Tuesday, March 12, 2013

Bone spurs, calcium, heart attacks and gastric bypass

I recently reported that I have a very painful bone spur in my right heel.  It affects me every day.  I have spent a ton of money trying to make this thing right.  I don't know if it ever will be.  I've had two cortisone shots and they only seem to last about three weeks.  I had been told that bone spurs form due to an over-abundance of calcium in your system.  The calcium supposedly doesn't know where to go, so it attaches to your bones.  Apparently this is NOT true.  So I started researching bone spurs and calcium, and that lead to some studies, and my realization that gastric bypass surgery has potentially caused ANOTHER health issue for me. 

I had gastric bypass to AVOID health problems.  I was in my 20's.  I didn't have high blood pressure or diabetes.  I did not yet have ANY of the "fat diseases."  I was just fat.  But I thought I better ward them off by completely rearranging my insides.  Sounds like a great idea. 

My very first issue was waking up with staples holding my guts together.  I had gone to sleep thinking I was going to have laporoscopic surgery.  The intestine they had chosen to attach to my new pouch was too short, so they had to open me up at the last minute, leaving me with a much longer recovery than expected. 

My next issue, about nine months out, was blacking out.  My blood pressure and blood sugar would drop so low that I would black out if I stood up too fast.  I literally had to stop reporting it to my doctor because my driver's license was going to be yanked for losing consicousness (even though it never happend when I was just sitting).  I also had to go back to my surgeon and ask for more calories.  Our program told us that every person should eat 1,000 calories per day for life after surgery.  I insisted that since I was six feet tall, perhaps I should get a few more calories than a five foot tall lady.  I was given 1,500.  By the way, 9 years later, I maintain my weight on about 2,300-2,500 calories a day.

I also ran into tons of vitamin deficienies.  Each year was something new.  You want to know how you know you have a B12 deficiency?  The tops of your feet go numb.  Want to know how you know your protein is low?  Your hair falls out.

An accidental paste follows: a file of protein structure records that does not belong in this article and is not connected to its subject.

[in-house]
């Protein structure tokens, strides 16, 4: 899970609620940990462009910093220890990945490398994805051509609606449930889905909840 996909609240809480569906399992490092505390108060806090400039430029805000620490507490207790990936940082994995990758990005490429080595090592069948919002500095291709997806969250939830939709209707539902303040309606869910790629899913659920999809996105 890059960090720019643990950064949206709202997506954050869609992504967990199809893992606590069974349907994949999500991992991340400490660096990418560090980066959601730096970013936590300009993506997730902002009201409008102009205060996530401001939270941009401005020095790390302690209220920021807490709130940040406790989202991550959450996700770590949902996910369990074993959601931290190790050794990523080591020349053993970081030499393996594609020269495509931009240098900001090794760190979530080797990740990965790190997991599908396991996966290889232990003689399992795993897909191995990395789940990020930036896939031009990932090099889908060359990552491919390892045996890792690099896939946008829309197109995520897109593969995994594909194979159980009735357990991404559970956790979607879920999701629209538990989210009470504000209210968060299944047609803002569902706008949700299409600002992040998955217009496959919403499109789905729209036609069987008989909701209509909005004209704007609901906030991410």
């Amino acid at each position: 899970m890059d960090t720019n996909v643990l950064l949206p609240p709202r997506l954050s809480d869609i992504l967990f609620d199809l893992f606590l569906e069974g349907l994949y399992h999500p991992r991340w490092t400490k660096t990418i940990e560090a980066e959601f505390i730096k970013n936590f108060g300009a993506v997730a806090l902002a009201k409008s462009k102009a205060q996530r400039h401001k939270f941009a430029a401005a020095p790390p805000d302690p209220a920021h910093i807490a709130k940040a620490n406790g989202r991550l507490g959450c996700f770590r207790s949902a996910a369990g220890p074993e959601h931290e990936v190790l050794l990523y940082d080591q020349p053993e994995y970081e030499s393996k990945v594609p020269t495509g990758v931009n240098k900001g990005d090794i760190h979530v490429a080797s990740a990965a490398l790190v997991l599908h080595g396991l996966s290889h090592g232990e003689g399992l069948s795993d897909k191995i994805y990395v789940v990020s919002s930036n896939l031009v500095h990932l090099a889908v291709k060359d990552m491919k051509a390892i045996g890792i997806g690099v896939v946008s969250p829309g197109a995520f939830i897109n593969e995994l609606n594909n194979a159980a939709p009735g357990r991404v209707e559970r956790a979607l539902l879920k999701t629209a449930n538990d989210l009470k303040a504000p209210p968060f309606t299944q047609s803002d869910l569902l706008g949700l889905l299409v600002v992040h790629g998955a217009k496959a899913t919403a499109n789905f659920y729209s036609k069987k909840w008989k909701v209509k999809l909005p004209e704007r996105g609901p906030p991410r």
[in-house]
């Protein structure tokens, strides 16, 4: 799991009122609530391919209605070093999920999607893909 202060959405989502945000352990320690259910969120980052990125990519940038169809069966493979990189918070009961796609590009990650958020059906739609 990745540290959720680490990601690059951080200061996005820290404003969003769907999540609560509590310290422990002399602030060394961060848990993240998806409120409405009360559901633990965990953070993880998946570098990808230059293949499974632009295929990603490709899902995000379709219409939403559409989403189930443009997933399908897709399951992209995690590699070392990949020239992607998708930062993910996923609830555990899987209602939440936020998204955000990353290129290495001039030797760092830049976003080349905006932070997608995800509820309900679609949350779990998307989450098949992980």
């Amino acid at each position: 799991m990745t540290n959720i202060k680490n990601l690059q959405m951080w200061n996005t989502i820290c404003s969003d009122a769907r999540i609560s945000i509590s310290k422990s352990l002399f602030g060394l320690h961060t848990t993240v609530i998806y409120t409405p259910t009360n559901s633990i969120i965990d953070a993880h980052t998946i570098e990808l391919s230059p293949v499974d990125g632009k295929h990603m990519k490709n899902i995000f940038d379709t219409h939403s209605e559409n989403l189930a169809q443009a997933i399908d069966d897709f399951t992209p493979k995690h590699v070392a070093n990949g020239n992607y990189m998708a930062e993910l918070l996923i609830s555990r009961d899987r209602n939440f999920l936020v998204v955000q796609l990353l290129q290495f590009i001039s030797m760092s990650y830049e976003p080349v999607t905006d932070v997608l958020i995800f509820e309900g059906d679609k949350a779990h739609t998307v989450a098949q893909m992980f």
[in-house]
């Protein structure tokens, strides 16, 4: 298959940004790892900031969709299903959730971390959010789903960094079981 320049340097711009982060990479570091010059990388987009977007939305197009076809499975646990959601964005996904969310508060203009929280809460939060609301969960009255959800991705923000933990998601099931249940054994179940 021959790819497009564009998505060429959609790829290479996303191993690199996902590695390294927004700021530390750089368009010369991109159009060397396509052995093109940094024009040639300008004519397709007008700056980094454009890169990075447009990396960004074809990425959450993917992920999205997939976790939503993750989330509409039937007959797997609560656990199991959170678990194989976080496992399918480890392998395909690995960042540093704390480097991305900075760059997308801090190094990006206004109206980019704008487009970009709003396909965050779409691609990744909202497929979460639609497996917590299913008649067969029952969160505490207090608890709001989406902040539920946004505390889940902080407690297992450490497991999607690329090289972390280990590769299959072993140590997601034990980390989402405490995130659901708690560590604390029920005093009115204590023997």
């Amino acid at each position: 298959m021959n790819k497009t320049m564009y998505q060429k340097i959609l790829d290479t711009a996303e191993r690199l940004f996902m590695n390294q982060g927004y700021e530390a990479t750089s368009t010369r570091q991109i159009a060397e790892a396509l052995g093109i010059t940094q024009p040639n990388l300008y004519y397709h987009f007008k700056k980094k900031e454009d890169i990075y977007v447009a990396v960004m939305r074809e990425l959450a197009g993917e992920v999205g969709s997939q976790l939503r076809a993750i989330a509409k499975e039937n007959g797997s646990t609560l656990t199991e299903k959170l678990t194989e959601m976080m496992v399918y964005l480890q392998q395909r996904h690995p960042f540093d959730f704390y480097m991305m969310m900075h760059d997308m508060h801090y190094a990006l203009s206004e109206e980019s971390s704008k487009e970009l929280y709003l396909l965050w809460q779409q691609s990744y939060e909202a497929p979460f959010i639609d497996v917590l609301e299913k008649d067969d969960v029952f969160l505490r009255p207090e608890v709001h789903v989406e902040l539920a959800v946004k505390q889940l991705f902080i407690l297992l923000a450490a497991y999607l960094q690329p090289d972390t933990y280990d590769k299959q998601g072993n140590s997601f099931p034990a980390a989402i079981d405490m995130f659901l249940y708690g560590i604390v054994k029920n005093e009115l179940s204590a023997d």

Anyway, I don't want to bore you with all of my issues.  But I definitely ended up with more health issues AFTER surgery.  I'm not saying I wouldn't do it again, but it is something to point out...this surgery doesn't fix everything.

Back to the bone spur.  So, the doctor says, hey you have a bone spur, and they take a long time to grow.  At first I was thinking, well maybe I had it when I was even fatter.  But then I realize, I had surgery 9 years ago, and that IS a long time already, so I start researching bone spurs.  According to the Mayo Clinic:

Wear-and-tear arthritis (osteoarthritis) is the most common cause of bone spurs. As osteoarthritis breaks down the cartilage cushioning the ends of your bones, your body attempts to repair the loss by creating bone spurs near the damaged area. The extra bone may help increase the amount of surface area for load bearing.

According to Livestrong.com:

Calcium is essential in the formation of strong and healthy bones as well as in maintaining the health of your bones. According to "The Vitamin Book," a lack of calcium can contribute to the formation of bone spurs by not allowing your bones to form as they should. A lack of calcium can cause your bones to form abnormally, leading to the possible formation of bone spurs.

[emphasis added.]
So, did gastric bypass and vitamin deficiency strike again???  Was I not absorbing my calcium supplements, leaving me at a higher risk for bone spurs?  Who knows, but let's talk about some recent studies about calcium and heart disease, and why we have to be careful about taking TOO MUCH calcium. 

High calcium intake has recently been linked to heart disease in men!  Read the entire article HERE.